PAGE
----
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Author of this Volunie.—Did I help to fill it, steward!
Steward.—No, Sir. I did not include you.
First Officer.—Why the passengers are mighty greedy. They will eat their allowance, though they know they will have to throw it up again.
Captain.-Is the cabin very dirty, steward?
Steward.—Yes, Sir, it is as dirty as Saint Gileseses.
Captain.—And what were you doing, steward, when the passengers were so sick ?
Steward.--I was eating my dinner, Sir.
Steward.Cold pork, Sir. It was a lump of fat.
Mr. Adams.--What a precious appetite !
Steward.-Yes, Sir, Providence has been very kind to me in that respect during the voyage.
Captain.—Are the dead-lights shipped, steward?
Mr. Adams.---And why did not you ship them?
Steward.--I was afeard, Sir, I should fall over board through the cabin-windows.
Mr. Adams. If you was to fall overboard, I would not heave you a rope.
Steward.Sir, I am much obliged to you. There is no love lost between us. [ Aside.
Captain.—Mr. Adams our cargo will be spoilt. Do jump down and put those dead-lights in.
Both Mates.--Aye! Aye! Sir! Aye ! Aye !
The steward now came upon deck with a mop in his hand, which he began to twirl over the weather-quarter.
Mr. Adams.-You precious fellow ! Gone to windward with your mop!
First-mate.-That's right, steward ! Always throw ashes and hot water to windward. But put down your mop, and lend a hand to hoịst the main-top-sail.
Sailors.-Choisting) Hoa ho yoã ho ! The steward does not pull hoa yo hoa. Taut leech hoa yoa hoa ! Mind the roll hoa yo hoa !
First-male.--Belay the main-top-sail haliards !
Mr. Adams.—Your table-cloth is flying out of the main-stay-sail netting. You made it fast with a granny's knot. Up there, and take it down.
Steward.--I can't get up, Sir. The ship rocks SO,
I should fall overboard.
First- mate.-Mr. Adams lef Cünningham go up. We shall lose the steward.
Steward.-Mr. Llewellyn is the honly person who his kind to me in the ship. He his a gentleman.
Mr. Adams. And you are a gentleman, and I am another gentleman ; and that's two swaggering lies, and so clap them both together.
Steward.-How the ship rocks! I feel quite queerish at my stomach. (The sleward runs hastily to windward, and disgorges his dinner.)
First-mate. You steward ! Go over to leeward ! Steward.-(groaning) Oh! Oh!
Oh ! Captain.--Forecastle! there! Haul out the reef tackles forward, close reef the fore-top-sail. Send Cunninghamand Mudgeaft to reefthe mizen top-sail.
Both Mates.-Aye! Aye! Sir! Aye! Aye ! Steward.fstill disgorging) Oh! Oh! Oh! First-mate.-That's a hearty fellow!
The gale having settled into a steady breeze, we carried so much sail that the good ship Olive staggerred under it. But I never stepped between the stem and stern of a better sea-boat. It is true she was no flier. We never could knock more than three knots and a half outof her. In war-time she could not have trusted to her heels. But she was tight as a nut, and stiff as a church.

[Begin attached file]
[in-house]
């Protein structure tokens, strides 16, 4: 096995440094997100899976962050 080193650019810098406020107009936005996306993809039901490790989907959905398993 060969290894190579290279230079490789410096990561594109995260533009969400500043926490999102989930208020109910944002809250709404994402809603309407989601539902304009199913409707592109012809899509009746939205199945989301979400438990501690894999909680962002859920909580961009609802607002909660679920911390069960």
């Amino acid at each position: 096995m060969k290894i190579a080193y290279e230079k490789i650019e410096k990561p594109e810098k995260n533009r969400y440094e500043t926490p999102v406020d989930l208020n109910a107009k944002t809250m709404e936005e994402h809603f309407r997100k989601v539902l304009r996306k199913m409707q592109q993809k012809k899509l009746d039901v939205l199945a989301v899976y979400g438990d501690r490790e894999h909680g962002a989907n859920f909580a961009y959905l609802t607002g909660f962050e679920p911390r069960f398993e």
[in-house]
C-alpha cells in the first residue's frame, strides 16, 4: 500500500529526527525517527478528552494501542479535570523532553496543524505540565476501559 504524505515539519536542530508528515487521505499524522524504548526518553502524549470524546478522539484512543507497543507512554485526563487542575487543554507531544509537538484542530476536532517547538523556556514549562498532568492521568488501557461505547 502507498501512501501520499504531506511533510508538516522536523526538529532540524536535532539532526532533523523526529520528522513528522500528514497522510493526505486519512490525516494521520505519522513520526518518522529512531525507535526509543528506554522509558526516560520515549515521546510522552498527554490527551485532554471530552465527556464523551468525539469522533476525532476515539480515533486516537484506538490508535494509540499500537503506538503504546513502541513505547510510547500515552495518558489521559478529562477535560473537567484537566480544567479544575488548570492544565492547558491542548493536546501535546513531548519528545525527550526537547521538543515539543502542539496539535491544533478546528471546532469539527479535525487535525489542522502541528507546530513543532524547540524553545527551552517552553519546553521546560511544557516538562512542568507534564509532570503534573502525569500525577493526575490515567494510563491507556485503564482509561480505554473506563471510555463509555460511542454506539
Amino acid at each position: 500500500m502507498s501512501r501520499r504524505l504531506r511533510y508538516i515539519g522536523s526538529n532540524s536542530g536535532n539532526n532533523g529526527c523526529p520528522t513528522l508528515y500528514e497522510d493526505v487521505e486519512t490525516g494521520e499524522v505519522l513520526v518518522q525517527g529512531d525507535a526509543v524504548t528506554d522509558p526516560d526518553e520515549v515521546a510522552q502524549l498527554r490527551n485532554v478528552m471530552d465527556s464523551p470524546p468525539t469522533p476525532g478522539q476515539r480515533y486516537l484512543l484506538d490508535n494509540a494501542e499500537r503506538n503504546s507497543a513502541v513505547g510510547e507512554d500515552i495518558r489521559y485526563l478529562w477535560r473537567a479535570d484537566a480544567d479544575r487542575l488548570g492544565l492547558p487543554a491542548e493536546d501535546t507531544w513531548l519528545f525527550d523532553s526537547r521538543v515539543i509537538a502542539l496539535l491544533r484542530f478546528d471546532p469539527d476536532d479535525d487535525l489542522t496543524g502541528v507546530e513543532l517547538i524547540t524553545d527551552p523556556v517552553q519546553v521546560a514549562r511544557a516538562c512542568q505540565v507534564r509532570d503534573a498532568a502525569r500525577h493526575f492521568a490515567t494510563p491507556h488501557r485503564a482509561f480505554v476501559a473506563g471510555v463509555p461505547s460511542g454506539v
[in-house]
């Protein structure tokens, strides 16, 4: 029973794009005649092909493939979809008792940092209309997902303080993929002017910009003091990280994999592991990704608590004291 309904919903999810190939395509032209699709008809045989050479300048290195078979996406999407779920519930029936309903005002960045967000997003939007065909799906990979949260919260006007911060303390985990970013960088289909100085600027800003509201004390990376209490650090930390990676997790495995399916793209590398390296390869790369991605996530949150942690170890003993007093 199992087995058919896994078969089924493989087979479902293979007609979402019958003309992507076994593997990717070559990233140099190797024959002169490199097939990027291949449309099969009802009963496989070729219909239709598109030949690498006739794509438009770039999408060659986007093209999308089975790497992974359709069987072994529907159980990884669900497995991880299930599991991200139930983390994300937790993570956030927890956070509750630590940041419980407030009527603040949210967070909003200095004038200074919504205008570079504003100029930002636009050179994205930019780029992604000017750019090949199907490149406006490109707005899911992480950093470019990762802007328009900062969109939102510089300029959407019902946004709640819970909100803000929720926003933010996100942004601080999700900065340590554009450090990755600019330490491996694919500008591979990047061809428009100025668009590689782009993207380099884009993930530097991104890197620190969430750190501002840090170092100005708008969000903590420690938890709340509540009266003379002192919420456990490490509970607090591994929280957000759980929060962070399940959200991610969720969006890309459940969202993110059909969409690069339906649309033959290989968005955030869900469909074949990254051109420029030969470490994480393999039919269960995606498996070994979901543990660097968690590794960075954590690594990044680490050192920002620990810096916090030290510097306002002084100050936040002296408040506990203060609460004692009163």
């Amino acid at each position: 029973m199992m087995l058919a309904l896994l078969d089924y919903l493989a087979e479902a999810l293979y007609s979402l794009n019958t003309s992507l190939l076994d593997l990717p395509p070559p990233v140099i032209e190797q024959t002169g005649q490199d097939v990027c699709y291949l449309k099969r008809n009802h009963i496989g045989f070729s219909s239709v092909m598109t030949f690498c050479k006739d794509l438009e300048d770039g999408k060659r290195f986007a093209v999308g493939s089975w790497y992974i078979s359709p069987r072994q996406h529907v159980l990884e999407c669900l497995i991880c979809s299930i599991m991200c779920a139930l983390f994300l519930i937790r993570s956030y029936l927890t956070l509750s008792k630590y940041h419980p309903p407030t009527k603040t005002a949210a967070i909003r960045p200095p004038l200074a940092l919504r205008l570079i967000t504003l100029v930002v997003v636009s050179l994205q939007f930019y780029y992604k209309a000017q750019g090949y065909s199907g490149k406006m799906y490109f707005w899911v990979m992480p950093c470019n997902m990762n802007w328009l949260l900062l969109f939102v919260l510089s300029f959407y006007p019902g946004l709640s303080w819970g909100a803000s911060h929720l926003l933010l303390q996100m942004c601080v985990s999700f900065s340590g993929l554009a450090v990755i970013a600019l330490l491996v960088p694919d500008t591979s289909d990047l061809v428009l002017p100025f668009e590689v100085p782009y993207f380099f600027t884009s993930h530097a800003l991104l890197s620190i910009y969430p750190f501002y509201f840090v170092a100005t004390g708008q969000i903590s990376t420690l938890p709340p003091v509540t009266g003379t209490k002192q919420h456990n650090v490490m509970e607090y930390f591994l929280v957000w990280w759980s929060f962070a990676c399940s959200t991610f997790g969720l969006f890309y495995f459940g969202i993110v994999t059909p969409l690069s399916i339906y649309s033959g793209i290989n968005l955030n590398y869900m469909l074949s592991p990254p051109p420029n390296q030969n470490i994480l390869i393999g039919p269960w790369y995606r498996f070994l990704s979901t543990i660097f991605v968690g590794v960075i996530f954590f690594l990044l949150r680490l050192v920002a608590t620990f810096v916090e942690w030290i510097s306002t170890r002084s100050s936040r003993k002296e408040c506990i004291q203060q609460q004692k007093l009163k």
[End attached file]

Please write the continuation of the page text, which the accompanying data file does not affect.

August 21, 1802. This day, just as the Captain had taken his observation, that is, ascertained the latitude of the ship, Mr. Adans descried a sail in our wake.
“ A sail! A sail !”—The passengers dispatched the steward to know what she looked like. “ Tell them,” cried Mr. Adams, “ that she looks like a horse."
All hands came aft to gaze at the sail.
Mr. Adams.-She comes up with us hand over fist.
Captain.—You steward! Hand my glass up out of the cabin.
Steward.—Which glass Sir ? A rummer or a wine-glass?
Captain.--You ignorant fellow !-Cunningham! Jump down and bring my glass upon deck.
Cunningham.--. Aye! Aye! Sir! Aye! Aye!
Captain.—(looking through his glass over the taffarel) Faith! that is a large ship. She could hoist the Olive in upon deck with her yard and stay-tackles.
First-mate.--I reckon, Sir, she is a British man
Mr. Adams.—I thought she was one of John Millar's luggars.
Steward.-O! beautiful ship !
Passengers.—We are coming in the track of our countrymen ! First-mate.She goes
five feet to our one. In about another half hour the ship in our wake was clearly discerned to be a heavy frigate, having fourteen ports of a side; and through each of those ports, an engine of terror was visible, called vulgarly a gun.
Captain.-She shews her teeth. What a whack, ing frigate! Fourteen ports of a side, besides a bridle-port! If it be an English frigate, she would not hesitate to lie alongside of a French two-decker. Author of this Volume.-A happy compliment,
Captain-and I sincerely believe, uninfected with flattery.
The frigate being within reach of the good ship Olive, did us the honour to fire a shot at us ;the shot fell in our wake, and threw the spray
of the sea upon the deck.
Passengers.—(running, or rather tumbling head over heels, down the cabin ladder) That was a gun let off !
Steward.-(falling flat upon the deck) Oh! Lord! Oh! Lord! Help! Help!
First-mate.-Why I thought, Porpan, you had been a soldier.
Steward.—No, Mr. Llewellyn, I am only a steward!
First-mate.(to the Captain) Shall we haul down the studding-sails, Sir!
Captain.—Keep all fast ! Don't start a tack, a sheet, or a brace. I want the frigate to give me another shot; I want her to kill the steward.
Mr. Adams.-Why, d-n his blood, he has got into a hencoop. He looks as fierce as a goose
with one eye.
First-mate.You steward ! Come out of the hencoop!
Mr. Adams.-I'll get a watch-tackle on him, and bowse him out. (Mr. Adams pulls the steward out of the bencoop.)
Steward.-Murder! Murder !
Captain.--Tell us, steward, what you were ashore, or the next shot shall kill you.